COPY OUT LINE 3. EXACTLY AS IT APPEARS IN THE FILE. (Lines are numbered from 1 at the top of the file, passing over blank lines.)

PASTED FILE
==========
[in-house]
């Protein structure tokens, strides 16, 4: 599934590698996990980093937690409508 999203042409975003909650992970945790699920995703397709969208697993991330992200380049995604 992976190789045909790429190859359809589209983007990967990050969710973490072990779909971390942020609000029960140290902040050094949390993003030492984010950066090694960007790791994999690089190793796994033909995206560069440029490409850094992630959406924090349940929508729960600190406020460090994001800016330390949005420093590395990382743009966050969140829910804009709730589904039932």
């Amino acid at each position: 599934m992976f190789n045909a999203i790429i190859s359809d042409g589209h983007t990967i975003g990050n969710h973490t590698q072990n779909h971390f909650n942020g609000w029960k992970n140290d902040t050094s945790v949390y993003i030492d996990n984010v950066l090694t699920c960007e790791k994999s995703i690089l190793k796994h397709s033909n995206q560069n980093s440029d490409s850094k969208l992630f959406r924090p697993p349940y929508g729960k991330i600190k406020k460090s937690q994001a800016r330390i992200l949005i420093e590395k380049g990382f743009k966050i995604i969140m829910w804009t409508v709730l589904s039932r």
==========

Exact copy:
């Amino acid at each position: 599934m992976f190789n045909a999203i790429i190859s359809d042409g589209h983007t990967i975003g990050n969710h973490t590698q072990n779909h971390f909650n942020g609000w029960k992970n140290d902040t050094s945790v949390y993003i030492d996990n984010v950066l090694t699920c960007e790791k994999s995703i690089l190793k796994h397709s033909n995206q560069n980093s440029d490409s850094k969208l992630f959406r924090p697993p349940y929508g729960k991330i600190k406020k460090s937690q994001a800016r330390i992200l949005i420093e590395k380049g990382f743009k966050i995604i969140m829910w804009t409508v709730l589904s039932r």